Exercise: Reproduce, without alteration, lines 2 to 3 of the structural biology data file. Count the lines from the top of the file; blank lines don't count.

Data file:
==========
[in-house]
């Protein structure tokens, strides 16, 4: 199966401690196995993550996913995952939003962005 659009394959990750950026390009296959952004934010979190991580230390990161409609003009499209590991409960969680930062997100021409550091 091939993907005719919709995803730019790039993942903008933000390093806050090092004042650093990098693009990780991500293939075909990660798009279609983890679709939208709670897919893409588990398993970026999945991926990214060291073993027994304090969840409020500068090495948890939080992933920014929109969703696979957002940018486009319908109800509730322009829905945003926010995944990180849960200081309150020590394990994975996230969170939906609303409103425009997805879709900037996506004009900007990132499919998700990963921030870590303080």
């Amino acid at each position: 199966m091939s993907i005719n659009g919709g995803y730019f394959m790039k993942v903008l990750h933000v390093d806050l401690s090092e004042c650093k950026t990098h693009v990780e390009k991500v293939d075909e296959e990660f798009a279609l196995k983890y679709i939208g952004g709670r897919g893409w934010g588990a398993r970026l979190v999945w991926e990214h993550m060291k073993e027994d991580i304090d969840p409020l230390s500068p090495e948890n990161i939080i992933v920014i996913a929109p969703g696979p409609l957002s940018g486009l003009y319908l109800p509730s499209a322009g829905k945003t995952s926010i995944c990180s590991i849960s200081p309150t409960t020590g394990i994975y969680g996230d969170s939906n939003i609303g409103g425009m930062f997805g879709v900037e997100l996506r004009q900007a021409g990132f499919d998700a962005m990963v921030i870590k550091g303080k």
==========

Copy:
């Protein structure tokens, strides 16, 4: 199966401690196995993550996913995952939003962005 659009394959990750950026390009296959952004934010979190991580230390990161409609003009499209590991409960969680930062997100021409550091 091939993907005719919709995803730019790039993942903008933000390093806050090092004042650093990098693009990780991500293939075909990660798009279609983890679709939208709670897919893409588990398993970026999945991926990214060291073993027994304090969840409020500068090495948890939080992933920014929109969703696979957002940018486009319908109800509730322009829905945003926010995944990180849960200081309150020590394990994975996230969170939906609303409103425009997805879709900037996506004009900007990132499919998700990963921030870590303080």
């Amino acid at each position: 199966m091939s993907i005719n659009g919709g995803y730019f394959m790039k993942v903008l990750h933000v390093d806050l401690s090092e004042c650093k950026t990098h693009v990780e390009k991500v293939d075909e296959e990660f798009a279609l196995k983890y679709i939208g952004g709670r897919g893409w934010g588990a398993r970026l979190v999945w991926e990214h993550m060291k073993e027994d991580i304090d969840p409020l230390s500068p090495e948890n990161i939080i992933v920014i996913a929109p969703g696979p409609l957002s940018g486009l003009y319908l109800p509730s499209a322009g829905k945003t995952s926010i995944c990180s590991i849960s200081p309150t409960t020590g394990i994975y969680g996230d969170s939906n939003i609303g409103g425009m930062f997805g879709v900037e997100l996506r004009q900007a021409g990132f499919d998700a962005m990963v921030i870590k550091g303080k």